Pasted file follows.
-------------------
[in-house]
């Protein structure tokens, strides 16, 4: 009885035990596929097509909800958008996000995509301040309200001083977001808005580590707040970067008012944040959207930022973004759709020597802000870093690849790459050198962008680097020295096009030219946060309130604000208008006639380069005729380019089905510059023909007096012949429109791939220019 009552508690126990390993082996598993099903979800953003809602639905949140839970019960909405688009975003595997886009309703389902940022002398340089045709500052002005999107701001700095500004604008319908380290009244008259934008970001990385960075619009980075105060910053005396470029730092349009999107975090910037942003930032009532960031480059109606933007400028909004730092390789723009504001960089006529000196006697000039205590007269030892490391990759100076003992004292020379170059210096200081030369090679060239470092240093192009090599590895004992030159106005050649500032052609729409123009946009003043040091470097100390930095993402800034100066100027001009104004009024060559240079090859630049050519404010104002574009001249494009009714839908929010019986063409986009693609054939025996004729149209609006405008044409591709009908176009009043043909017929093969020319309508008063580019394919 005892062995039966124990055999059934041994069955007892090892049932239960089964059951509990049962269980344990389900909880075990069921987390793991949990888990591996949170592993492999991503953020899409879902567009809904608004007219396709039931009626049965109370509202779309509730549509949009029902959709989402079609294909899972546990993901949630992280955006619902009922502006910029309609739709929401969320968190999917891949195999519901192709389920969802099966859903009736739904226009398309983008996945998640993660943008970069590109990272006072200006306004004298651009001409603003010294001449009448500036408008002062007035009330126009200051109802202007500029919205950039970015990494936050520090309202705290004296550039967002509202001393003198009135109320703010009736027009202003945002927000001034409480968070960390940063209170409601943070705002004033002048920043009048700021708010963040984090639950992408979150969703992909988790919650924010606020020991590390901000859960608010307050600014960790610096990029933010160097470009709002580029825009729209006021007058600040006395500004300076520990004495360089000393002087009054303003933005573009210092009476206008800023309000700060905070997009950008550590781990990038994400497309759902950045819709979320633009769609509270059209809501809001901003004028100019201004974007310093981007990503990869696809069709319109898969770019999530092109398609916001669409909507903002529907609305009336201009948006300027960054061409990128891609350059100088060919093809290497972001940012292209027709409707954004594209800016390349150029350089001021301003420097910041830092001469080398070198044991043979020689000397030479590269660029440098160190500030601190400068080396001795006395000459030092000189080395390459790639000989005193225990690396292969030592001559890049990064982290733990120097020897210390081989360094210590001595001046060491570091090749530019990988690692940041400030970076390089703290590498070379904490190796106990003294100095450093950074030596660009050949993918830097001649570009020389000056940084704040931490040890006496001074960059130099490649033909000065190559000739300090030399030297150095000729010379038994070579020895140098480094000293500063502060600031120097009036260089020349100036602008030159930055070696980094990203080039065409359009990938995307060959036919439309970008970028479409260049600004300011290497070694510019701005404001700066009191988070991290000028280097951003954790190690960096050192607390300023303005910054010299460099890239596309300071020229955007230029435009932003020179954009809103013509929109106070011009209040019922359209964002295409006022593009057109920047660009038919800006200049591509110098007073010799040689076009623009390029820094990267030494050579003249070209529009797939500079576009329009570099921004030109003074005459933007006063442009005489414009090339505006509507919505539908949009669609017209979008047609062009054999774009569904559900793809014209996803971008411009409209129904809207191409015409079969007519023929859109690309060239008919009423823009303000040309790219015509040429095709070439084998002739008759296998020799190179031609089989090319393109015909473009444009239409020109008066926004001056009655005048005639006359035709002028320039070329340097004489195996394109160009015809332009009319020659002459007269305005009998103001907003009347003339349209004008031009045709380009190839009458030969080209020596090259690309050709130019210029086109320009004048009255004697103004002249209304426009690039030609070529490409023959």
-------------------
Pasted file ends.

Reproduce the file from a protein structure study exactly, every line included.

[in-house]
């Protein structure tokens, strides 16, 4: 009885035990596929097509909800958008996000995509301040309200001083977001808005580590707040970067008012944040959207930022973004759709020597802000870093690849790459050198962008680097020295096009030219946060309130604000208008006639380069005729380019089905510059023909007096012949429109791939220019 009552508690126990390993082996598993099903979800953003809602639905949140839970019960909405688009975003595997886009309703389902940022002398340089045709500052002005999107701001700095500004604008319908380290009244008259934008970001990385960075619009980075105060910053005396470029730092349009999107975090910037942003930032009532960031480059109606933007400028909004730092390789723009504001960089006529000196006697000039205590007269030892490391990759100076003992004292020379170059210096200081030369090679060239470092240093192009090599590895004992030159106005050649500032052609729409123009946009003043040091470097100390930095993402800034100066100027001009104004009024060559240079090859630049050519404010104002574009001249494009009714839908929010019986063409986009693609054939025996004729149209609006405008044409591709009908176009009043043909017929093969020319309508008063580019394919 005892062995039966124990055999059934041994069955007892090892049932239960089964059951509990049962269980344990389900909880075990069921987390793991949990888990591996949170592993492999991503953020899409879902567009809904608004007219396709039931009626049965109370509202779309509730549509949009029902959709989402079609294909899972546990993901949630992280955006619902009922502006910029309609739709929401969320968190999917891949195999519901192709389920969802099966859903009736739904226009398309983008996945998640993660943008970069590109990272006072200006306004004298651009001409603003010294001449009448500036408008002062007035009330126009200051109802202007500029919205950039970015990494936050520090309202705290004296550039967002509202001393003198009135109320703010009736027009202003945002927000001034409480968070960390940063209170409601943070705002004033002048920043009048700021708010963040984090639950992408979150969703992909988790919650924010606020020991590390901000859960608010307050600014960790610096990029933010160097470009709002580029825009729209006021007058600040006395500004300076520990004495360089000393002087009054303003933005573009210092009476206008800023309000700060905070997009950008550590781990990038994400497309759902950045819709979320633009769609509270059209809501809001901003004028100019201004974007310093981007990503990869696809069709319109898969770019999530092109398609916001669409909507903002529907609305009336201009948006300027960054061409990128891609350059100088060919093809290497972001940012292209027709409707954004594209800016390349150029350089001021301003420097910041830092001469080398070198044991043979020689000397030479590269660029440098160190500030601190400068080396001795006395000459030092000189080395390459790639000989005193225990690396292969030592001559890049990064982290733990120097020897210390081989360094210590001595001046060491570091090749530019990988690692940041400030970076390089703290590498070379904490190796106990003294100095450093950074030596660009050949993918830097001649570009020389000056940084704040931490040890006496001074960059130099490649033909000065190559000739300090030399030297150095000729010379038994070579020895140098480094000293500063502060600031120097009036260089020349100036602008030159930055070696980094990203080039065409359009990938995307060959036919439309970008970028479409260049600004300011290497070694510019701005404001700066009191988070991290000028280097951003954790190690960096050192607390300023303005910054010299460099890239596309300071020229955007230029435009932003020179954009809103013509929109106070011009209040019922359209964002295409006022593009057109920047660009038919800006200049591509110098007073010799040689076009623009390029820094990267030494050579003249070209529009797939500079576009329009570099921004030109003074005459933007006063442009005489414009090339505006509507919505539908949009669609017209979008047609062009054999774009569904559900793809014209996803971008411009409209129904809207191409015409079969007519023929859109690309060239008919009423823009303000040309790219015509040429095709070439084998002739008759296998020799190179031609089989090319393109015909473009444009239409020109008066926004001056009655005048005639006359035709002028320039070329340097004489195996394109160009015809332009009319020659002459007269305005009998103001907003009347003339349209004008031009045709380009190839009458030969080209020596090259690309050709130019210029086109320009004048009255004697103004002249209304426009690039030609070529490409023959």